They hit their stride on their second song of their set — a glorious versions of “Hot Water Rising” (which just happens to be my favorite). It continued to rise from there, with Leahy pacing the front of the stage, taunting the crowd, before poring some sort of substance over his head (fake blood? motor oil? I couldn’t tell in the dark light). No Thanks was a band that had everything in front of them, and like so many other great band from Nebraska, never really got their chance.

That was it for me at Petfest. If Maha Festival showcases the newest indie acts and Outlandia celebrates past national indie icons, Petfest is the ultimate showcase of the best talent this state has to offer. From that perspective, it might be the most important festival we have, because it provides a stage and a spotlight to our local talent, who these days have fewer and fewer opportunities to shine.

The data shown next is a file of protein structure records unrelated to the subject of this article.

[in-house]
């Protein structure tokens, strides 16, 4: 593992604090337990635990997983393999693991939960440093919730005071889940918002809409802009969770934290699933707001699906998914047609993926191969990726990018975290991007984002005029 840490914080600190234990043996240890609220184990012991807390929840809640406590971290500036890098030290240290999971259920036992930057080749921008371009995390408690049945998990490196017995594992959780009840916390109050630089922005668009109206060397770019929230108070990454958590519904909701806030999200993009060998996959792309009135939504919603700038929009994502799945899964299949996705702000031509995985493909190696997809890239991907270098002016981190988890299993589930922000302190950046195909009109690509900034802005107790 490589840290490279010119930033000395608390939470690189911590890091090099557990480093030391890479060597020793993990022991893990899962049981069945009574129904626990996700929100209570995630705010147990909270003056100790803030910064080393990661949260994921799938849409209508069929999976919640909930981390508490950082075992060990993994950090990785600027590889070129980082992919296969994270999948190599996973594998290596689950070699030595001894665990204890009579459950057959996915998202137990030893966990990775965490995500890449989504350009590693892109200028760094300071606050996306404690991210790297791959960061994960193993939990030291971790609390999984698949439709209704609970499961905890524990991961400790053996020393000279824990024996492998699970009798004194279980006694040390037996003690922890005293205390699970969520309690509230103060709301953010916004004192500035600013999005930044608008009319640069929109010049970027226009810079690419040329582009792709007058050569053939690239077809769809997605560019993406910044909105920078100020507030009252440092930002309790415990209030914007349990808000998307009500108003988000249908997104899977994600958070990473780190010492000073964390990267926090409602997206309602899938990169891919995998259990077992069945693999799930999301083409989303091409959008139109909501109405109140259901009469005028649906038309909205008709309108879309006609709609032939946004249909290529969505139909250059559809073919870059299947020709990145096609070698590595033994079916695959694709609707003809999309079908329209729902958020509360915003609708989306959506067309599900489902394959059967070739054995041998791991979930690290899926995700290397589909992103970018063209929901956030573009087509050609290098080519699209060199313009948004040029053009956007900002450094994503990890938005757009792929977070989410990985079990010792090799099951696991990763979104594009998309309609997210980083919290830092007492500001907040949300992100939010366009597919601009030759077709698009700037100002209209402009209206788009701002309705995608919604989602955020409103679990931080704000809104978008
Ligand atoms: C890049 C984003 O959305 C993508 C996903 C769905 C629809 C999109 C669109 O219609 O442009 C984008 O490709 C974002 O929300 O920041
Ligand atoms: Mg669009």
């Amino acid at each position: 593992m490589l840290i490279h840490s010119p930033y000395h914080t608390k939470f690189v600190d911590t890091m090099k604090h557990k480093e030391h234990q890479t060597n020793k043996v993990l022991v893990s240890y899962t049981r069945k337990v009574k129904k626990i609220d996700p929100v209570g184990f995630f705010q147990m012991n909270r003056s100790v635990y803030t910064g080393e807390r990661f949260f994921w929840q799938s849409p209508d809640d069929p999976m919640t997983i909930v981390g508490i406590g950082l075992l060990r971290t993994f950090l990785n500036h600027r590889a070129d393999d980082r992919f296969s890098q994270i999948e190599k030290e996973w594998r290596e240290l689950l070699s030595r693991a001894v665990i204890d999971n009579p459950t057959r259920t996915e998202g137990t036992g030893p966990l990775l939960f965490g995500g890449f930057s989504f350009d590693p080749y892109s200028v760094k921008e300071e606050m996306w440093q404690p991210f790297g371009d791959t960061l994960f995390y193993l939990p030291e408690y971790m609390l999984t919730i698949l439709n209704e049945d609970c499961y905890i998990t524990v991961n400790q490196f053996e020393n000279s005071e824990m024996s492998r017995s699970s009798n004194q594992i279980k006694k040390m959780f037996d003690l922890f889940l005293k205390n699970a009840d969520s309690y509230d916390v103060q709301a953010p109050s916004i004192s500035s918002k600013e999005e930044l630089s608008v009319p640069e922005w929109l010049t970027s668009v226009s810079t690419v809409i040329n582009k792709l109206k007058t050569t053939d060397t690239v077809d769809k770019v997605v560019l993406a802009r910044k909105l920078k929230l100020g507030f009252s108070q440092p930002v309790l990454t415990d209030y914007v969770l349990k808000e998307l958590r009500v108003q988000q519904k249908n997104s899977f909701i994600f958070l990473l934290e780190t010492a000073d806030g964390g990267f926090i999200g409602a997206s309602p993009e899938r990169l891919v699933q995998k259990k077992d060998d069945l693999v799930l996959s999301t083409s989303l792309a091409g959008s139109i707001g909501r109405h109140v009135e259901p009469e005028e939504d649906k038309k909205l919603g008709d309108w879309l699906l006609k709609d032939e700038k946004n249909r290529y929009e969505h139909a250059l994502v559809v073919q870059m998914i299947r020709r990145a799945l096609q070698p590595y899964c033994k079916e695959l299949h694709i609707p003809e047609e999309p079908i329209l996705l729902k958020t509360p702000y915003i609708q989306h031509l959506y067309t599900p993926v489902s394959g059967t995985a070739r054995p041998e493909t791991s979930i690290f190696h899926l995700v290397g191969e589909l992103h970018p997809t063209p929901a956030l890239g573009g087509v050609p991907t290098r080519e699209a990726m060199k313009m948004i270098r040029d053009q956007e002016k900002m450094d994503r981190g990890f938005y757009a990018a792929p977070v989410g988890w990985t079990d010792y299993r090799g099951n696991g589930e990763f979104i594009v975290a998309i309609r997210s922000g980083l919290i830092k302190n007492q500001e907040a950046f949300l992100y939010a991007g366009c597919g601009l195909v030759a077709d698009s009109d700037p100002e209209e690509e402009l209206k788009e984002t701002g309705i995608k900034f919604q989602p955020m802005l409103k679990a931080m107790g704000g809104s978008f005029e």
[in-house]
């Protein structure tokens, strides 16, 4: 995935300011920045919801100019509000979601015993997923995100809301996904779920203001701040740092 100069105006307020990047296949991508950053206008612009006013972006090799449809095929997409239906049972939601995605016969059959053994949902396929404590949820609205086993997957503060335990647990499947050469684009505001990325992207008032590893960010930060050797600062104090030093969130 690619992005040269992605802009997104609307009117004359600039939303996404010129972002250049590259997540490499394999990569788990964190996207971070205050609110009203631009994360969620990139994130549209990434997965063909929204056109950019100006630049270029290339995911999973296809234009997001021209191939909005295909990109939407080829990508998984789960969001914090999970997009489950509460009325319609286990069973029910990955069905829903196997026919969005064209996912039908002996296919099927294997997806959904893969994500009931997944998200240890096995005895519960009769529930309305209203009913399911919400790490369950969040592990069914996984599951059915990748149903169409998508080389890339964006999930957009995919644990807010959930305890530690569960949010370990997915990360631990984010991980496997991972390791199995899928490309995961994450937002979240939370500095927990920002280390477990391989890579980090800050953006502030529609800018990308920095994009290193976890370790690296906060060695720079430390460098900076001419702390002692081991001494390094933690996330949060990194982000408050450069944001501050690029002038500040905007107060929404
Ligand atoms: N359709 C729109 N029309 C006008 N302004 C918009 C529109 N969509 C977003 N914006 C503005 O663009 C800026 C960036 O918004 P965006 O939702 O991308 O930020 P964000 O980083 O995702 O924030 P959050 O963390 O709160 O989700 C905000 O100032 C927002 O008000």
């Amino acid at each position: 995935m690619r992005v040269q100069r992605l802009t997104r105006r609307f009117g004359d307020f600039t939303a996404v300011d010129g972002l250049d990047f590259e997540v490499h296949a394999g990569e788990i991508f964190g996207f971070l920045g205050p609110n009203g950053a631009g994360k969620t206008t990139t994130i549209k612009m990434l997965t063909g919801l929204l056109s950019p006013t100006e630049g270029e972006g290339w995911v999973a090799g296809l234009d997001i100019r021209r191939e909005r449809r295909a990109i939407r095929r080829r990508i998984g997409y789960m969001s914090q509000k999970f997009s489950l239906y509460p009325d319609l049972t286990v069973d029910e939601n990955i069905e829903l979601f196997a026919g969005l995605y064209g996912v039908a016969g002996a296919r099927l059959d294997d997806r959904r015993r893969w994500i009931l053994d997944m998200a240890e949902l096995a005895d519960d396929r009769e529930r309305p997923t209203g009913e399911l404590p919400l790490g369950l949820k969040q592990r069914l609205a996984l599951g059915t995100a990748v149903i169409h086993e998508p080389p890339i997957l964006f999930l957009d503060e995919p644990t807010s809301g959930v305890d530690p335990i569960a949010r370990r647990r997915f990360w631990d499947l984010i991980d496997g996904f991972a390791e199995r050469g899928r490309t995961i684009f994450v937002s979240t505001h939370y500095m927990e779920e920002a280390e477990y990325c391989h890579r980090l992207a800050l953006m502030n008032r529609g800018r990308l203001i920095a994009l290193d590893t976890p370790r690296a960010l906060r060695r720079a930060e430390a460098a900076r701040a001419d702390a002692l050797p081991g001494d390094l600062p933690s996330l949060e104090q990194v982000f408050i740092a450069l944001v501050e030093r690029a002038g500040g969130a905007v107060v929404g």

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Read Tim McMahan’s blog daily at — an online music magazine that includes feature interviews, reviews and news. The focus is on the national indie music scene with a special emphasis on the best original bands in the Omaha area. Copyright © 2022 Tim McMahan. All rights reserved.


Live Review: Mudhoney, Violenteer; A Deer A Horse, No Thanks, Las Cruxes tonight…

Category: Blog,Reviews — Tags: , , , — @ 12:46 pm May 5, 2022
Mudhoney at The Slowdown, May 4, 2022.

by Tim McMahan,

One of the good things about post-pandemic rock shows is that clubs seem to have adopted a weeknight, two-band, 8 p.m.-start-time policy, which translates to getting home by 10:30, a nice contrast to the old days when weeknight shows meant dragging your tired carcass home at 1 a.m. and then having to drag it to the office the following morning with four hours’ sleep.

Whether Mudhoney was rebelling against that policy or actually had technical problems last night at The Slowdown will forever be a mystery. One of the band’s grips fiddled with the stage microphones, tested guitars, tested drums, then tested the microphones again for nearly 20 minutes, so that the 9:15 set didn’t start until around 9:50. A classic rock ’n’ roll move? I have a feeling someone was getting high backstage.